Another human-caused factor is that land use change, including deforestation and wetland destruction, has radically affected the planet's natural ability to absorb CO2. The overall trend has been a loss of the ability to cycle and absorb CO2 of 1700 tg (trillion grams) C between the years 1900 and 1990. Hence, this CO2 has been added to the atmosphere and contributed to the greenhouse effect. The 1990's, however, have shown a significant drop in CO2 flow into the atmosphere due to land use change. This appears on the graph to be due to the contributions of Latin America, tropical Asia, and China.
Although there are many opinions about the effects of climate change, the correlation between CO2 and global temperature has been well documented. (see Graph on temperature and CO2) The Goddard Institute at NASA has determined that for every doubling of CO2 concentration, we will be forcing up the temperature on the planet by 3 degrees F. At the current 0.45% yearly increase, by 2050 we will have a 24% increase in CO2, to a level of 456 ppm CO2. This corresponds to an accompanying .7 degree average temperature increase. The predictions for rise in sea level by 2100 vary from 2-5 feet.
This could have dire consequences for entire nations; the low lying areas of Bangladesh are in jeopardy of being flooded, which alone would dislocate millions of people and represent a loss of many billions of dollars. The United States stands to suffer as well. Simply in terms of the luxury real estate market, tremendous loss could be incurred via loss of coastline. Projections for Massachusetts may serve as a good predictor for other coastal states:
…"A team at the Woods Hole Oceanographic Institute has calculated Massachusetts' loss of land to the rising sea as warming progresses. Using the rather modest U.S. Environmental Protection Agency projections of sea level rise by 2025, they calculated that Massachusetts would lose from 7,500 to 10,000 acres (3,035 to 4,047 hectares) of land. Based on just the lower estimate and a nominal land value of $1 million per acre for ocean-front property, this would amount to a loss of at least $7.5 billion of particularly expensive property by then. Some of the 72 coastal communities included in the study would lose far more land than others. Nantucket could lose over 6 acres and Falmouth 3.8 acres a year." (Copyright © 2001 Earth Policy Institute Lester R. Brown November 15, 2001)
"2000 was the fifth hottest year ever recorded for global surface temperatures, following 1998, 1997, 1995, and 1990. Every year of the 1990s was among the planet's hottest 15 since records began in 1880, making it the hottest decade on record" (Climate of 1999 - Annual Review, National Climatic Data Center, National Oceanic and Atmospheric Administration, 12 Jan. 2000.)
Fossil Fuel Emissions by Country
Overall, the percentage change for each of the regions is as follows:
- Europe: 17.5%
- Former Soviet Union: 38% decrease (though as no data is reported for several regions of the Former Soviet Union in the early 1990's, a 25% decrease is probably more likely. Using the 1992- 1999 figures, there is a 28 percent reduction)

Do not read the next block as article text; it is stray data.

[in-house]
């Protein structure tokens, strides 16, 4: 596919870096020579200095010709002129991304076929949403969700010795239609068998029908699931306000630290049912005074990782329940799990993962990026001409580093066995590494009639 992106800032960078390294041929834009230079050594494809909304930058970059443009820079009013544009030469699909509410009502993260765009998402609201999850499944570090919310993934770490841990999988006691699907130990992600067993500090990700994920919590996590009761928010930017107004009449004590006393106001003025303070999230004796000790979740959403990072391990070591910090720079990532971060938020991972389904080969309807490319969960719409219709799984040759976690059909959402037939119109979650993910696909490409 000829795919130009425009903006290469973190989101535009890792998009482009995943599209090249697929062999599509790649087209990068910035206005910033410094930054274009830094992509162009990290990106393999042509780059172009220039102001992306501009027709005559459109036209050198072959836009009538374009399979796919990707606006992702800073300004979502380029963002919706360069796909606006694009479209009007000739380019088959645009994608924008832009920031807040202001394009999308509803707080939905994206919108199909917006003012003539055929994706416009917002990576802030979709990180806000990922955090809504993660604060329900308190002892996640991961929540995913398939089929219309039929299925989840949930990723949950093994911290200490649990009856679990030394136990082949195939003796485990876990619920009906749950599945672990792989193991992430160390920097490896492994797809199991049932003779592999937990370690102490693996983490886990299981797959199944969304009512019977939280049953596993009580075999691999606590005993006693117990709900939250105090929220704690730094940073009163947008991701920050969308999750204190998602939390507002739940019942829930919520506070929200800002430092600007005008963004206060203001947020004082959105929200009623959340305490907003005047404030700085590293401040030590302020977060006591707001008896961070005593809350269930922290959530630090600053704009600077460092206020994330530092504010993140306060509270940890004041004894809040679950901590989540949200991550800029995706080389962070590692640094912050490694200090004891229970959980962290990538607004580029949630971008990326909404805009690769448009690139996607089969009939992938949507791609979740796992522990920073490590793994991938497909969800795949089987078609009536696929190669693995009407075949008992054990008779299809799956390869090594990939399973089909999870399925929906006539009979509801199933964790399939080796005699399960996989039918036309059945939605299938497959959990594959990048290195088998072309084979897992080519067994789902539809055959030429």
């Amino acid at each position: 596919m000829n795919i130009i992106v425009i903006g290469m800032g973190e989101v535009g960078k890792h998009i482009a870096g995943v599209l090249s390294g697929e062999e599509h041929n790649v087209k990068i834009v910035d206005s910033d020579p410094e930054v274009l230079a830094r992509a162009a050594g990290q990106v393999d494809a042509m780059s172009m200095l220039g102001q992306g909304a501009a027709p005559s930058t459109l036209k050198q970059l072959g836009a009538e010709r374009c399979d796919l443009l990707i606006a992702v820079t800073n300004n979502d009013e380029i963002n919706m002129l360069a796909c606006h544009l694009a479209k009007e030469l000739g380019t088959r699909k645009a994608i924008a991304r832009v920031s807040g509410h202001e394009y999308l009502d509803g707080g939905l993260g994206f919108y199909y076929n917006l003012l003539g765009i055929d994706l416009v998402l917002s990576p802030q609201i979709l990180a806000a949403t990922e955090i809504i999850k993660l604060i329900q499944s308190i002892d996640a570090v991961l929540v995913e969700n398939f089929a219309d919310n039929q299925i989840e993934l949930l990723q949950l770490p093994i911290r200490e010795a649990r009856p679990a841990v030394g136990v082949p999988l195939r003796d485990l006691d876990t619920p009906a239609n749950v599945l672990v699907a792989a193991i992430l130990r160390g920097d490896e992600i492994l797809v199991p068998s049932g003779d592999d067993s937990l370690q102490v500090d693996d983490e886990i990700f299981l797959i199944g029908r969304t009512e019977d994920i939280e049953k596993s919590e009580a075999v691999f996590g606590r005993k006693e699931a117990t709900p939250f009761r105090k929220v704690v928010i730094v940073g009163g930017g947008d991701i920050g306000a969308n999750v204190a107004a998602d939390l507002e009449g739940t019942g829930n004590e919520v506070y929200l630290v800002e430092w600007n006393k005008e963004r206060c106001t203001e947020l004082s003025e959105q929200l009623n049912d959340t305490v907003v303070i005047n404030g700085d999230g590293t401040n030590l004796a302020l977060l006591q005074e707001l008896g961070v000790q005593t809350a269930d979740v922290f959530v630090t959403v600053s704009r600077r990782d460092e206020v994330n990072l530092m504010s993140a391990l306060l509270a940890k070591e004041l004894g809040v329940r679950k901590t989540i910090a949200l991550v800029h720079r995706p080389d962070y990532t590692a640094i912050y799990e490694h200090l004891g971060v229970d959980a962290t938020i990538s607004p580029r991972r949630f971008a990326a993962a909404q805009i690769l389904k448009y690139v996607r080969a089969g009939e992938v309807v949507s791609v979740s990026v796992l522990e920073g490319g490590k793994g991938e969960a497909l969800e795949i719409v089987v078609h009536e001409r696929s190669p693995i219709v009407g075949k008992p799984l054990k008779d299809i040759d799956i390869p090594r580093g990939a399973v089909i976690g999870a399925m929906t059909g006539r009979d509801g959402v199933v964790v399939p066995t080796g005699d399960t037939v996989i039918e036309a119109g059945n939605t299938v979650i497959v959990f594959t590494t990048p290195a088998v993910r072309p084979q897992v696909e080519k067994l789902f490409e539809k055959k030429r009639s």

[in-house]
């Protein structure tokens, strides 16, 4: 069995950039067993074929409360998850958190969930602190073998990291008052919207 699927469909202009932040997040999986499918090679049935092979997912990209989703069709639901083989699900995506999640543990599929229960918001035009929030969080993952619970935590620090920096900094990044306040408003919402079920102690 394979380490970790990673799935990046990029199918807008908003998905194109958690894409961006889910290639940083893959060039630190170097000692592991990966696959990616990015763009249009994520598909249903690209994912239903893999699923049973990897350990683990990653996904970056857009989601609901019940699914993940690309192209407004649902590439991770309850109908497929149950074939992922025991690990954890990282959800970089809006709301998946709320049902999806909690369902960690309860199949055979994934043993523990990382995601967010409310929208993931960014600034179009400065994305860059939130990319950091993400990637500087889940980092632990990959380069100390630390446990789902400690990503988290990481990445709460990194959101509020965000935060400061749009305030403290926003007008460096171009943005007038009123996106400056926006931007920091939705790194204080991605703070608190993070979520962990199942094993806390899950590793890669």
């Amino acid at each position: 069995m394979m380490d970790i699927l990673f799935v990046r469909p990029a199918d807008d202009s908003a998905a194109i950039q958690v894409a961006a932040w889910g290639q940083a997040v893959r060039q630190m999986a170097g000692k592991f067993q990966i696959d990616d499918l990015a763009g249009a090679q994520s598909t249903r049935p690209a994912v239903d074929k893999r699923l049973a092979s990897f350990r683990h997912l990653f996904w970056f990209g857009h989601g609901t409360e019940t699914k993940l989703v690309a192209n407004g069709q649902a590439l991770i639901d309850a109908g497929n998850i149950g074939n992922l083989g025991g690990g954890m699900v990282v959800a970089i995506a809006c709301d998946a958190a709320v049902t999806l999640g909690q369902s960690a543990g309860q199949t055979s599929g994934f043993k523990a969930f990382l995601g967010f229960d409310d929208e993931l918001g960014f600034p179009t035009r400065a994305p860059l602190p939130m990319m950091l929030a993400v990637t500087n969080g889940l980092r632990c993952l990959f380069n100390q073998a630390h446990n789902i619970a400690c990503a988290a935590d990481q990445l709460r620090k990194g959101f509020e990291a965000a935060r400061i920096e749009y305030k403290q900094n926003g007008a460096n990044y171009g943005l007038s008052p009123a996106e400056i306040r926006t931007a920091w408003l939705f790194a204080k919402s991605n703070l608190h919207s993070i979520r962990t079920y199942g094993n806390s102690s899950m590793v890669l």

- Middle East: 77%
- North America: 14%
- Oceania: 29%
- Asia: 28%
- South America: 32%
One interesting country, in terms of tracing fossil related emissions: (Note, units in gigatons): The United states: 17% increase from 4,834,340 to 5,648,240 g tons.
Clearly, the United States is driving the North American C02 contribution and this has steadily increased through the decade.
Economic Loss Due to climate change
Economic losses from severe weather can provide some measure of the current liability of CO2 emissions. There is no doubt that each region is contributing to global climate change. But what does this mean in terms of economic loss? The trends for global economic loss as related to storm events show an 180% increase in total economic losses for the 1990's as compared to the 1980's. This represents an increase of 280 billion dollars, from 153 billion to 433 billion dollars. Insured losses showed an increase from 25 billion in the 1980's to 90 billion in he 1990's. The economic losses reported are adjusted for 2002 dollars, and there seems to be a great deal of discrepancy with these figures to what was reported previously by international sources such as the Insurance group Munich RE. It is very difficult to get accurate loss figures from the global reinsurance companies as these figures are proprietary. Needless to say the insurance industry is concerned about climate change.
As can be gleaned from the graphs, the major increased areas of economic loss have to do with an escalating trend in wind and water related storms, rather than volcano and earthquake related storms. This is consistent with IPCC (International Panel for Climate Change) and others' predictions forecasting the violent effects of a warming environment.
There is no doubt that part of the increase in economic damage from severe weather is due to the increase in built capital over time such as housing, particularly in vulnerable coastal areas. Likewise, some of the increase in insured losses is due to the greater amount of insured property. Determining the amounts due to climate change and the amounts due to increased built capital and insurance was beyond the scope of this report.
However, independent of the increase in property or insurance, the frequency of severe weather has been increasing over the last several decades.
Definition of great natural catastrophes
Natural catastrophes are classed as great if the ability of the region to help itself is distinctly overtaxed, making interregional or international assistance necessary. This is usually the case when thousands of people are killed, hundreds of thousands are made homeless, or when a country suffers substantial economic losses, depending on the economic circumstances generally prevailing in that country.
The liability of CO2 as a byproduct of fossil fuel emissions and built capital is demonstrated by the increase in severe weather and higher temperatures. The data shows evidence of a two fold increase in economic losses in the 1990's over the1980's, which are directly attributable to increased storms of both wind and water related nature. Not addressed in this investigation is concern about the possible shift in ocean current "conveyor belts" that have historically warmed Europe. Further, there are other aspects of global warming which may instigate other dynamics not well understood, such as the sudden unloading of methane hydrate in the ocean. This could conceivably release massive amounts of methane into our atmosphere, a greenhouse gas even more potent than CO2.
CO2 and climate related economic losses section contributed by: Tim C. White
This is a chapter from Earth, Inc. Shareholder Report (e-book).
Previous: Natural Capital | Table of Contents | Next: Human Capital